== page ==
It is in our genes!

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New research study highlights differences in genetic risk for metabolic disease.

In a recently published article in the Human Genetics Journal, Professor Fahd Al Mulla, Chief Scientific Officer, Dr Thangavel Tharanj, Principal Scientist of the Genetics and Bioinformatics Unit, Prashantha Hebbar, Research Associate, and their teams compare genetic risk markers for metabolic diseases, like diabetes, between Arab and European populations.

Genome-wide association studies (GWAS) are commonly used in genetics research to link specific genetic variations to a disease. Researchers scan the genomes, or complete sets of DNA for these variations, and link them to a disease. This information is then used to develop better strategies for detection, treatment and prevention of that particular disease. However, most GWAS data is used to identify metabolic disorders from European populations. As we have shown earlier (here), our genetic makeup is highly influenced by gene-environment interactions, or the effect of our lifestyle on the expression of certain traits in your DNA.

While metabolic diseases are common among the Arab population, there is limited data from GWAS studies.

“Metabolic disorders, such as diabetes, have reached ‘slow-moving pandemic’ status, thanks in large part to the global shift towards sedentary lifestyles and urbanisation,” says Thangavel Thanaraj at the Dasman Diabetes Institute in Kuwait. “To handle this considerable health challenge, we must first understand whether the genetic loci that have been linked to metabolic traits are transferable to all population groups. Few studies have attempted this for the Arab population.”

In this study, Dr Thanaraj, Prof Fahd Al-Mulla, Prashantha Hebbar, and other scientists from the Middle East, Finland and Canada, conducted a meta-analysis that compared published GWAS data from two Kuwaiti Arab groups to data from the global 1000 Genomes Project. The team searched for genetic associations or variations in genes and pathways linked to 13 metabolic traits of a particular disease.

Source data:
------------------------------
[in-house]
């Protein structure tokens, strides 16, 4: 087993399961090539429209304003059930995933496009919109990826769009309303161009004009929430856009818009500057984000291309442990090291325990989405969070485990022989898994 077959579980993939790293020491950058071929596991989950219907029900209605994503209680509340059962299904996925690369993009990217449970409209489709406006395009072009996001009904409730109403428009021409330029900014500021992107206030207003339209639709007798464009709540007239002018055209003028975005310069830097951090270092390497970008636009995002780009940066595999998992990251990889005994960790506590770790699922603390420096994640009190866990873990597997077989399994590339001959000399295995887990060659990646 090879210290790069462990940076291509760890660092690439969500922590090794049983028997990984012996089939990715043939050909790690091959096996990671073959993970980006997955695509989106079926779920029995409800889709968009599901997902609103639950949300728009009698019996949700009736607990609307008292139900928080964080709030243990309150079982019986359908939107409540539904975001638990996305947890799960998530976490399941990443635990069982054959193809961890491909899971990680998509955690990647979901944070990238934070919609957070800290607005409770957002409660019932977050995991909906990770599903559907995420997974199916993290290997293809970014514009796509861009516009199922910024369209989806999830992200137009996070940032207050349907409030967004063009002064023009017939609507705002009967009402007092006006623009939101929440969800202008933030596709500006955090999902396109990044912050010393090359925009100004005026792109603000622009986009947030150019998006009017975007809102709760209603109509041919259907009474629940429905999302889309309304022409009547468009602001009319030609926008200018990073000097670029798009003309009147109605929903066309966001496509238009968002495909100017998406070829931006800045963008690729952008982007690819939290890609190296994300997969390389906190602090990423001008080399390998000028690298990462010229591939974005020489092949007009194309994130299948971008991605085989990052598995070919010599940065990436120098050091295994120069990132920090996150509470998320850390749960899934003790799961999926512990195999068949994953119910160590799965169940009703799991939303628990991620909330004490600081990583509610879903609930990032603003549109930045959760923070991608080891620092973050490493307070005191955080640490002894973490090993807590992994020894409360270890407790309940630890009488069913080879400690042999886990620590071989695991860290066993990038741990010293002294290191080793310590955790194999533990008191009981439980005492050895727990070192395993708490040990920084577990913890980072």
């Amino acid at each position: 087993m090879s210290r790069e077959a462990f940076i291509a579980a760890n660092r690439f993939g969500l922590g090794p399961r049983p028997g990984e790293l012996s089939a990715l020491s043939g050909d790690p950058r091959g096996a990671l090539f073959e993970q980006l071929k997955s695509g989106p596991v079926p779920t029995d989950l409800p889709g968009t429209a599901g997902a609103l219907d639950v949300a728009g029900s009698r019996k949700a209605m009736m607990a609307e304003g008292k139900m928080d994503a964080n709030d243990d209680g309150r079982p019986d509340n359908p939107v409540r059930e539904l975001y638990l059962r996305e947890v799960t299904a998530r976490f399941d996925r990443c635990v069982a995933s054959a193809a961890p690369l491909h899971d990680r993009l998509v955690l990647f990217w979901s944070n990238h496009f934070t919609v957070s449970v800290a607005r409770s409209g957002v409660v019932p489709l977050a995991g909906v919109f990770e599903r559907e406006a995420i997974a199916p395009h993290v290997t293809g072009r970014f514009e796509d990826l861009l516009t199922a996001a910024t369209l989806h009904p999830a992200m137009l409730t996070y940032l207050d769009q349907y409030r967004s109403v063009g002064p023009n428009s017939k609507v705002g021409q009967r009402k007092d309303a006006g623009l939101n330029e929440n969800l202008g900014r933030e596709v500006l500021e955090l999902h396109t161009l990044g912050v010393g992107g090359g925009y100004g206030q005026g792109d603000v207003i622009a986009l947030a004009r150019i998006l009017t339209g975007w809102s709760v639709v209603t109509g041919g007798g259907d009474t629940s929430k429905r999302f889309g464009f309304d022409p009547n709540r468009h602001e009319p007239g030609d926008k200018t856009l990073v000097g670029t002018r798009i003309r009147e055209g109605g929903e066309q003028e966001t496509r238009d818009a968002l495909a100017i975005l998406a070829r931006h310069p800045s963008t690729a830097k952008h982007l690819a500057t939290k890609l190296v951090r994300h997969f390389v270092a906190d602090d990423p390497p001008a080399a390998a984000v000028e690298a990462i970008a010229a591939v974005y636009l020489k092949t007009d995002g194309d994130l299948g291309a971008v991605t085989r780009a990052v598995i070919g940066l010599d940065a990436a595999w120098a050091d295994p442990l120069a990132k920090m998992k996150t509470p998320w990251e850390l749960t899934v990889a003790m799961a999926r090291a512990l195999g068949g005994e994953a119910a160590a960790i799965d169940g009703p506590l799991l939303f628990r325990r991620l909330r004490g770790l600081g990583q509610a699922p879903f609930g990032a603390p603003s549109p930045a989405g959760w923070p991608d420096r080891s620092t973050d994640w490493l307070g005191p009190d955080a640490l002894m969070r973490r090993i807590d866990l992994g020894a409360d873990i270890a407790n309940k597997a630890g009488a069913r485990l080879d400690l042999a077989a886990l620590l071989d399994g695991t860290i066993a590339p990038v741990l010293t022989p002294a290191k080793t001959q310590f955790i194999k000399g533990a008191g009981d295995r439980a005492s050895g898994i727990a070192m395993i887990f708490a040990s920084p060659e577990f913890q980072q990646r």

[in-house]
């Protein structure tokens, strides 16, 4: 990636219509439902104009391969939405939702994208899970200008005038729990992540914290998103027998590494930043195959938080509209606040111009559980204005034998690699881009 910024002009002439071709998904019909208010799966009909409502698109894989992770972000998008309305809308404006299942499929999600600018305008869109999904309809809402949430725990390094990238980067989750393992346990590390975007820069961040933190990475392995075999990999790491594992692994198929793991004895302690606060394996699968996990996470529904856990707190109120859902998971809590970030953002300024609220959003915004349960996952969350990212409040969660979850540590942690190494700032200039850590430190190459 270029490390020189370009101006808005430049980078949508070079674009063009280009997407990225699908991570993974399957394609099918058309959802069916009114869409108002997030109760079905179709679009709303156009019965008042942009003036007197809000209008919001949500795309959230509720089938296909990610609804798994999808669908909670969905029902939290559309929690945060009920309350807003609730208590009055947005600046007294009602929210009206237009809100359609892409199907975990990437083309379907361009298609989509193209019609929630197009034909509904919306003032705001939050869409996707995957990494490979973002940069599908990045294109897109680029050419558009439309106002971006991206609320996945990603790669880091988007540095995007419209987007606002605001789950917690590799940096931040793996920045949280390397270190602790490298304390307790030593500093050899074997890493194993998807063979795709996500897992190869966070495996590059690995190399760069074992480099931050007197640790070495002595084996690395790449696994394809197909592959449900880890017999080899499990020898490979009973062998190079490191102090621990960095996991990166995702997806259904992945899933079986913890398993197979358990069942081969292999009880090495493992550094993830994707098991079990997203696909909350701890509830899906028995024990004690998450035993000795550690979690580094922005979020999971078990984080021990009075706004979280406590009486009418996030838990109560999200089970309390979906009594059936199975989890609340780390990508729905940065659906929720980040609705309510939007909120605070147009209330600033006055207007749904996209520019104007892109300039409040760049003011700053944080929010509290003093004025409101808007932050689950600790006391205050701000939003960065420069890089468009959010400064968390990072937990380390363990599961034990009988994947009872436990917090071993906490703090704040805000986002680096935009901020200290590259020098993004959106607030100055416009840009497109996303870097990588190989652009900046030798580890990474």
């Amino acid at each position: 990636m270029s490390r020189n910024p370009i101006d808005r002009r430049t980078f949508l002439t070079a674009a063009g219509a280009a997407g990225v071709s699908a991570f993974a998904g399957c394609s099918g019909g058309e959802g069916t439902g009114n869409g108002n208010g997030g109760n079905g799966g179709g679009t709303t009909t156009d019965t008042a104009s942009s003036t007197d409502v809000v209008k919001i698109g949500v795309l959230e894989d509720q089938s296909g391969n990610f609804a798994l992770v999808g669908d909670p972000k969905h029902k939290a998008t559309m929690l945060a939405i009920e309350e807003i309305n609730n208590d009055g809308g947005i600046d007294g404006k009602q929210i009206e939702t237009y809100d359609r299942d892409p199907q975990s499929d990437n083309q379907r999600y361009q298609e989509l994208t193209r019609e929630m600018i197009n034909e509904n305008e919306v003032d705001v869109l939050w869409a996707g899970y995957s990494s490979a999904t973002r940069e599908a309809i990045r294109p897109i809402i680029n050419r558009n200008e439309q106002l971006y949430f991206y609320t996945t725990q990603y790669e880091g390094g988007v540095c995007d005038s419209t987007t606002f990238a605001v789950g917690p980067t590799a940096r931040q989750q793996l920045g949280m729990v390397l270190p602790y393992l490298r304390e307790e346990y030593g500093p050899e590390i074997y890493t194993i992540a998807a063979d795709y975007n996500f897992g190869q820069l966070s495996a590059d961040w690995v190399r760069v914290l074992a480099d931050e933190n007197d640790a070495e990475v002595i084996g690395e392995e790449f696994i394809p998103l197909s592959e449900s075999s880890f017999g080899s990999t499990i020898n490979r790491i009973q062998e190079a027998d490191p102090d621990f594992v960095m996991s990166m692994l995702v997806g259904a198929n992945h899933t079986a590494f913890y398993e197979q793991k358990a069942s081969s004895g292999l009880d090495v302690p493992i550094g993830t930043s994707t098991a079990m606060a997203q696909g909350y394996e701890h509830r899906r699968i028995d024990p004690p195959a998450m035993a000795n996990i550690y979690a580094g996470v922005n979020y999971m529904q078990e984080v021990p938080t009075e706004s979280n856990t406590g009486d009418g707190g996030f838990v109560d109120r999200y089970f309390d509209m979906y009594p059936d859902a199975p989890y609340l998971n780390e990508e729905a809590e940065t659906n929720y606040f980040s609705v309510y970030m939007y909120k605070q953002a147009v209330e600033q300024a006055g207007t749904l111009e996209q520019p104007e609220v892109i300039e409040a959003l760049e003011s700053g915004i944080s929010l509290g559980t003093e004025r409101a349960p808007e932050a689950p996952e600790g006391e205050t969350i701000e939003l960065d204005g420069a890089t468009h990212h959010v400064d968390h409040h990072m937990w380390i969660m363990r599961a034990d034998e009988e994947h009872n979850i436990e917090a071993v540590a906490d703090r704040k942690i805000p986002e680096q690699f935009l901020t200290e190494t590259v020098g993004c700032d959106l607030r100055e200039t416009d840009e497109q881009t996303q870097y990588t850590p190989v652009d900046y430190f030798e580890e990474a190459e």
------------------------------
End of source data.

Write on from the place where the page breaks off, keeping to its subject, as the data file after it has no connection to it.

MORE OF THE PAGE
‘The research team identified 821 variants from 251 genes. 95% of the these genes were already linked to metabolic disorders.’DDI’s research team identified 53 new variations specific to the Arab population in the remaining genes.

“We expected to find new variants,” says Hebbar. “Regional cultural practices, including consanguinity (marriage within families) and living in isolation in tribes, has led to increased inbreeding and considerable, often damaging, alterations to the gene pool.”

GWAS studies like this one can be the start to an era of personalized medicine. With our current practice, we use a ‘one-size fits-all’ approach to medicine rather than focusing on the patient as an individual.

“Our study provides valuable insights into the causal signatures for metabolic disorders in the Middle East, and takes us a step closer to personalized medicine initiatives,” says Al-Mulla. 

We aim to conduct further studies that can help in disease diagnosis, management and prevention in the region.

This article has been featured in Nature Middle East.


Hebbar, P. et al. Genome-wide landscape establishes novel association signals for metabolic traits in the Arab population. Hum. Genet. (2020).

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